The government of Australia over the weekend allowed for the legal cultivation of medical cannabis, enabling fledgling cannabis growers to apply for licenses to grow the herb.
How did the change happen?
The change came about after a new law, titled The Narcotic Drugs Amendment Act of 2016 , took effect on Sunday.
Australian Minister for Health Sussan Ley issued a statement praising the government’s action, saying that it would be an important step forward for the country’s medical practitioners and patients.
It is important that doctors have a wider range of options for treating their patients… Until now, it has been difficult for patients to access medicinal cannabis products from overseas sources.
The amendment establishes a regulatory scheme in which state inspectors will provide guidance, monitoring, and inspection to those with licenses to grow cannabis for medicinal and research purposes. It also allows individual Australian states to determine whether they would like to allow for cannabis cultivation.
Despite her encouragement on the issue, Minister Ley was nonetheless quick to point out that the new framework still does not decriminalize the use of recreational cannabis.
Those who wish to apply for licenses to grow cannabis must first pass a security test, as well as other requirements.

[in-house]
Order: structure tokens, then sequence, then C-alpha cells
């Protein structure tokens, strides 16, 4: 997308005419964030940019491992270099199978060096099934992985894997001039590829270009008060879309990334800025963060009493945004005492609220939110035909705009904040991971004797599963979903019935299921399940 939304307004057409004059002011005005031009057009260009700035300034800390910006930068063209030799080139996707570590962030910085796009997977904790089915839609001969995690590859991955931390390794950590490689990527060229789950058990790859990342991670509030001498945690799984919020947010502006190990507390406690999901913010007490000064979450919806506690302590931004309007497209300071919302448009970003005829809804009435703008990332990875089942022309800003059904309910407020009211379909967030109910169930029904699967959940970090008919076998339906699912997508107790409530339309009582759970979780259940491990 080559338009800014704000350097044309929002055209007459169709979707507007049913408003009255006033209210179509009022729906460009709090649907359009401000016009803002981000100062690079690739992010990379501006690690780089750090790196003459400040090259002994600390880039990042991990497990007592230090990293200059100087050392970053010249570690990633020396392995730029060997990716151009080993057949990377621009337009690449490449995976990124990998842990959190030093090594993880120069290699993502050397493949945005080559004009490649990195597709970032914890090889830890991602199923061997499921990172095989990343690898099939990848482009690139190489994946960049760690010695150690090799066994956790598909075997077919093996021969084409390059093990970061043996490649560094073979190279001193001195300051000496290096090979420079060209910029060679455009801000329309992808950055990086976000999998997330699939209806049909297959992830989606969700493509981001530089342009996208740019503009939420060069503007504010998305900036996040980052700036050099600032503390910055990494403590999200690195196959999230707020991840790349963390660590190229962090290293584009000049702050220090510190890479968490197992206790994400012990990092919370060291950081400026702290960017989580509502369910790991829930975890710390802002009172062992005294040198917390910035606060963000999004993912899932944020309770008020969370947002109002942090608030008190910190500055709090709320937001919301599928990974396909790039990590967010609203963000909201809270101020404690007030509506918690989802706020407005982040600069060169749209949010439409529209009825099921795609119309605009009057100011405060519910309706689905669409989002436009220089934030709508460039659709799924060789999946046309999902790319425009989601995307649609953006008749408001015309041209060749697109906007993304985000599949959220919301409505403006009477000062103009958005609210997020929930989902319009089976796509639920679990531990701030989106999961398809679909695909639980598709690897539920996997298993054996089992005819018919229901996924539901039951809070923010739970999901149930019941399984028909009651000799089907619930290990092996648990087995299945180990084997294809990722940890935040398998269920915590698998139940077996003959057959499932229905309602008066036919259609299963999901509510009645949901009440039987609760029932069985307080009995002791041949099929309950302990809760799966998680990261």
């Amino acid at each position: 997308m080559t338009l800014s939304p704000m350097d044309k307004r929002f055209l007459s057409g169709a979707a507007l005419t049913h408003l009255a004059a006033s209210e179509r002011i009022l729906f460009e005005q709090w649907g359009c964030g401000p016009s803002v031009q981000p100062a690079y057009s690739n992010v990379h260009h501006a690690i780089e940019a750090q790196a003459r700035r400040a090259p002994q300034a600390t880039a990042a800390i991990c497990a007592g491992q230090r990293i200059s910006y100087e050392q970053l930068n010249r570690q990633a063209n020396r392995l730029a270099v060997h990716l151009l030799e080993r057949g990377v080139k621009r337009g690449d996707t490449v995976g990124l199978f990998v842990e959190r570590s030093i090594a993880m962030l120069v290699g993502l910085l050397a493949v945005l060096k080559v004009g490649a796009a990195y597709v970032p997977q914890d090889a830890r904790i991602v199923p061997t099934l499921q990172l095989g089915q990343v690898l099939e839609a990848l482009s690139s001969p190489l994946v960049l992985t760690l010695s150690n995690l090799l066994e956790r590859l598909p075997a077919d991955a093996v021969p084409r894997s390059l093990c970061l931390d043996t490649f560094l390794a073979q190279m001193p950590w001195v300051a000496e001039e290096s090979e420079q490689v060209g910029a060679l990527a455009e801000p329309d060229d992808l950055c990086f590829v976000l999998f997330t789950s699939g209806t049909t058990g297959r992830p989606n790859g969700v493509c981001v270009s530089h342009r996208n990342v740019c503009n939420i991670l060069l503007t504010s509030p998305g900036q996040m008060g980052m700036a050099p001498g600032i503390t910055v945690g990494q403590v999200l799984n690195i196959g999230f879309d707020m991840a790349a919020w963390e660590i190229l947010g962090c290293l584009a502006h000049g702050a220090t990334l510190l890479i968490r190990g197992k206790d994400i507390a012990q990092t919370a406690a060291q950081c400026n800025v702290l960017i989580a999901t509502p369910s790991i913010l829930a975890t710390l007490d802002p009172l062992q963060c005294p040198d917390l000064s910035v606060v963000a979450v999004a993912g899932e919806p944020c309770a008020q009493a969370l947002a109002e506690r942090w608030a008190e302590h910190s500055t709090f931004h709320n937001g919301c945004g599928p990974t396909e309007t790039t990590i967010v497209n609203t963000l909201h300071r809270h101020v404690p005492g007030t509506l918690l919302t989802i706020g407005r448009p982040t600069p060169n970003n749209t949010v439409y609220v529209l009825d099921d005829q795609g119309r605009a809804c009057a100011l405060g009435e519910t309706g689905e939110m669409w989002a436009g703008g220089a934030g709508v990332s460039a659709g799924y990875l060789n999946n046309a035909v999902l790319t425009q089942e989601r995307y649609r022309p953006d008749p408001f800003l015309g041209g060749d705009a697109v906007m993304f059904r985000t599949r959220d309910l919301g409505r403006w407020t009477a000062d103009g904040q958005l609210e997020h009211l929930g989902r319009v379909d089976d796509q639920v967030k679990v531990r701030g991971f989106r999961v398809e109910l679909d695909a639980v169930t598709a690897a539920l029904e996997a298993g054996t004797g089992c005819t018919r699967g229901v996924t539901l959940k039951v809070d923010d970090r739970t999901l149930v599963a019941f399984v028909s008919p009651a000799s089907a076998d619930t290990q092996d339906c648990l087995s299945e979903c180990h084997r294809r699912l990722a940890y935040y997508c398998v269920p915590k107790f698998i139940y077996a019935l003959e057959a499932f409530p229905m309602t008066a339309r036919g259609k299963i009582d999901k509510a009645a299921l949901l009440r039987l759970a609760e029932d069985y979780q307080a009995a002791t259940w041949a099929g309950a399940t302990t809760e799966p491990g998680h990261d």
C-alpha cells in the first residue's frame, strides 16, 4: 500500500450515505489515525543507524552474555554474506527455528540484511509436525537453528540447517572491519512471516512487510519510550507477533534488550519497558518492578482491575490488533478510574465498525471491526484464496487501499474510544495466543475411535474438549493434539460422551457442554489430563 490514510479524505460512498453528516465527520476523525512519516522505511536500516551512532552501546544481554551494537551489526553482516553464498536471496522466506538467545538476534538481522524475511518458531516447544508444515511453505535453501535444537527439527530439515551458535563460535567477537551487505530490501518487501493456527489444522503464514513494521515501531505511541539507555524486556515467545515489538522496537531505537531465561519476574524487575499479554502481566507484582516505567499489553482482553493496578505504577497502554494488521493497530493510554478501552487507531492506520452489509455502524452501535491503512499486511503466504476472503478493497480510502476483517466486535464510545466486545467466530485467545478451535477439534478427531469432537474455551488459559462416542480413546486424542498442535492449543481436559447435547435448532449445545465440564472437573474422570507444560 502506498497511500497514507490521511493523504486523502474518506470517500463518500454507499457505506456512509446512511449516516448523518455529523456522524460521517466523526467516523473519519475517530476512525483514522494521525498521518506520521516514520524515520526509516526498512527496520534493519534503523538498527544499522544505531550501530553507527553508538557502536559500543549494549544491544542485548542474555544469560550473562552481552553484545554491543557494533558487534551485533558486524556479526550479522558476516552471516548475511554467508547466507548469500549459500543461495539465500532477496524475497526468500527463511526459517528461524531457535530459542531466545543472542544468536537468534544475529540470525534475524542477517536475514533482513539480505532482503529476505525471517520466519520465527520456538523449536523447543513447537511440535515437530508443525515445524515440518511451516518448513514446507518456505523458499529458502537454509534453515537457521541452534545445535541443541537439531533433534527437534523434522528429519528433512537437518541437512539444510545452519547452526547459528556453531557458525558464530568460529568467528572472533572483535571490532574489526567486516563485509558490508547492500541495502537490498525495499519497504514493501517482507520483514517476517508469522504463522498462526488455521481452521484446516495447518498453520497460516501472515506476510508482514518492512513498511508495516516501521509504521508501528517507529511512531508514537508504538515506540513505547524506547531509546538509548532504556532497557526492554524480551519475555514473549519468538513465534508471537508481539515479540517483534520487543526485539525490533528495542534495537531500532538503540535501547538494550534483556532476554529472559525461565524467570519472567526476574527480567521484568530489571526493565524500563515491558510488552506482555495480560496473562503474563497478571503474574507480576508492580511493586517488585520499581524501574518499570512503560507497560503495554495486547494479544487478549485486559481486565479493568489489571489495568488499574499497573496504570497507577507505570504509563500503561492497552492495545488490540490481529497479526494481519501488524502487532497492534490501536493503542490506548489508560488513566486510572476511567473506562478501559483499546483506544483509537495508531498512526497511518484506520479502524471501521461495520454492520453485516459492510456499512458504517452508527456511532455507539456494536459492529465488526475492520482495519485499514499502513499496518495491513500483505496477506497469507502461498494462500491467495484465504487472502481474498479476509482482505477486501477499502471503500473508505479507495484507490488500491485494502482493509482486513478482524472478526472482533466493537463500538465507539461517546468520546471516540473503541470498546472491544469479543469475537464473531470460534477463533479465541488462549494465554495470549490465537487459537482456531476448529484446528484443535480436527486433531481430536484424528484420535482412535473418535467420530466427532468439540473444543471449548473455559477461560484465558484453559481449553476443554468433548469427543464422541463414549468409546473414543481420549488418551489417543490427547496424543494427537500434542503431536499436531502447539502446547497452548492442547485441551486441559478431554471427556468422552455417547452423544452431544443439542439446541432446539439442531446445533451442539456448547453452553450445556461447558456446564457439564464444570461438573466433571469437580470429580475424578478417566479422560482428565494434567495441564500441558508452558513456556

Australia legalized medical cannabis in February of this year. Health Minister Ley lauded the Australian Parliament’s passage of the legalization measure, calling it,
…an historic day for Australia and the many advocates who have fought long and hard to challenge the stigma around medicinal cannabis products so genuine patients are no longer treated as criminals.
How is it shaping up?
Australian states have thus far indicated that they will take varying approaches to the cultivation of cannabis.
The northeastern state of Queensland, for example, after March 2017 will allow for medical cannabis to be prescribed by specialists to those suffering from certain debilitating or life-threatening illnesses, such as HIV/AIDS, epilepsy, and multiple sclerosis.
The state will not require that patients be above a certain age to obtain the substance, though patients will be required to prove that medical cannabis would be beneficial to their health.
In the central-eastern state of New South Wales, only adults will be able to receive the substance for medicinal reasons and only for end-of-life purposes.